Impact. As in “impact factor”. The thing that bugs me about this word is that its broad current usage really derives from the Thomson/Reuters calculation of Impact Factor for journal “importance”. People now use it as a surrogate for importance, but it’s always sort of filtered through the lens of impact factor, as though impact factor is the measure of whether a piece of work is important. So twisted has our discourse become that I’ve even heard the word impactful thrown about, like "that work was impactful". It's a word, but a weird one. If something is influential, then say influential. If it’s important, then say important. If an asteroid hits the moon, that’s impact.

These words are everywhere in science, providing muddied and contentless messages wherever they are found. For instance, I’m sure you’ve seen some variant of this talk title before: “Novel insights into the epigenetic landscape: changing the paradigm of gene regulation.”

To which I would say: “Wow, that sounds impactful.”

[Updated to include Paradigm, forgot that one.]
[Updated 12/13: forgot Robust, how could I?]

Saturday, November 22, 2014

Verdict on a (mostly) Bacn-free week of e-mail: totally awesome!

It’s been one week since I tabulated my e-mail and decided to run a few experiments based on the results. Quick recap: I found that I got a lot of Bacn (solicited but often unimportant e-mail, like tables of contents and seminar announcements), and this was contributing to a sense of being overwhelmed by e-mail. So I resolved to do the following:
  1. Filter out primary conveyors of Bacn to a Bacn folder that I would skim through rapidly just a few times a day.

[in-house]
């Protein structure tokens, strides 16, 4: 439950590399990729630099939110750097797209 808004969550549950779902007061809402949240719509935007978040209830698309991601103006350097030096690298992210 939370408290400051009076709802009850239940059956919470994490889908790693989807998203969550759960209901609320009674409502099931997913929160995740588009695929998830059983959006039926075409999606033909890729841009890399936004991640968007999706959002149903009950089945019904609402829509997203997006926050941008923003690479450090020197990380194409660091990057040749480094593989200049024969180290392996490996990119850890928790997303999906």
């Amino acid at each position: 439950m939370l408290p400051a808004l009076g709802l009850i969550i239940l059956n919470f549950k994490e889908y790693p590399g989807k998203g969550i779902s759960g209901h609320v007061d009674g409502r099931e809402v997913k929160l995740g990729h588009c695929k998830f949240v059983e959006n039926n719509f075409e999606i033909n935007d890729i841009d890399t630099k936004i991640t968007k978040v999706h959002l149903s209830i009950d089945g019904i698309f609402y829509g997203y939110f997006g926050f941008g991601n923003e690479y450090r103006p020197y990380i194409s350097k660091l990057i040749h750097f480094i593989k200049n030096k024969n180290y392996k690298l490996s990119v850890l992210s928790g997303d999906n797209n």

2. Deal decisively with the e-mail when I read it–either reply or get off the pot, so to speak.
Quick summary is that this experiment has been a great success! I feel much more efficient, less overwhelmed, and less likely to miss important things. Highly recommended.

Here’s a few more details. So I have two e-mail addresses. For the most part, one of them gets all my work e-mail, and the other one is mostly personal, but has a lot of Bacn and spam in it. Before, I had been combining both into my inbox. So that was easy: just check my work e-mail and separate out the personal one to check over on an as needed basis. Of course, I’m still getting a lot of Bacn on my work e-mail, so I then made filters to automatically file Bacn into a separate folder. I initially thought this was going to be super simple. Turns out it was a bit more work than I thought: there are MANY different Bacn providers at Penn. So it took a while to set up a filter for each of them. But it worked: almost all the Bacn went to a specific folder.

The results were glorious! I found I spent much less time looking through all these unimportant e-mails during the day, and then I could batch process them much more efficiently during a period of downtime. There is little better than selecting a huge block of e-mail and deleting them all at once! A few times, I would get a real e-mail from a Bacner that I needed to respond to, but it turns out that they were never urgent nor terribly important, and I could deal with them during this downtime period (which is probably when I should be dealing with them anyway).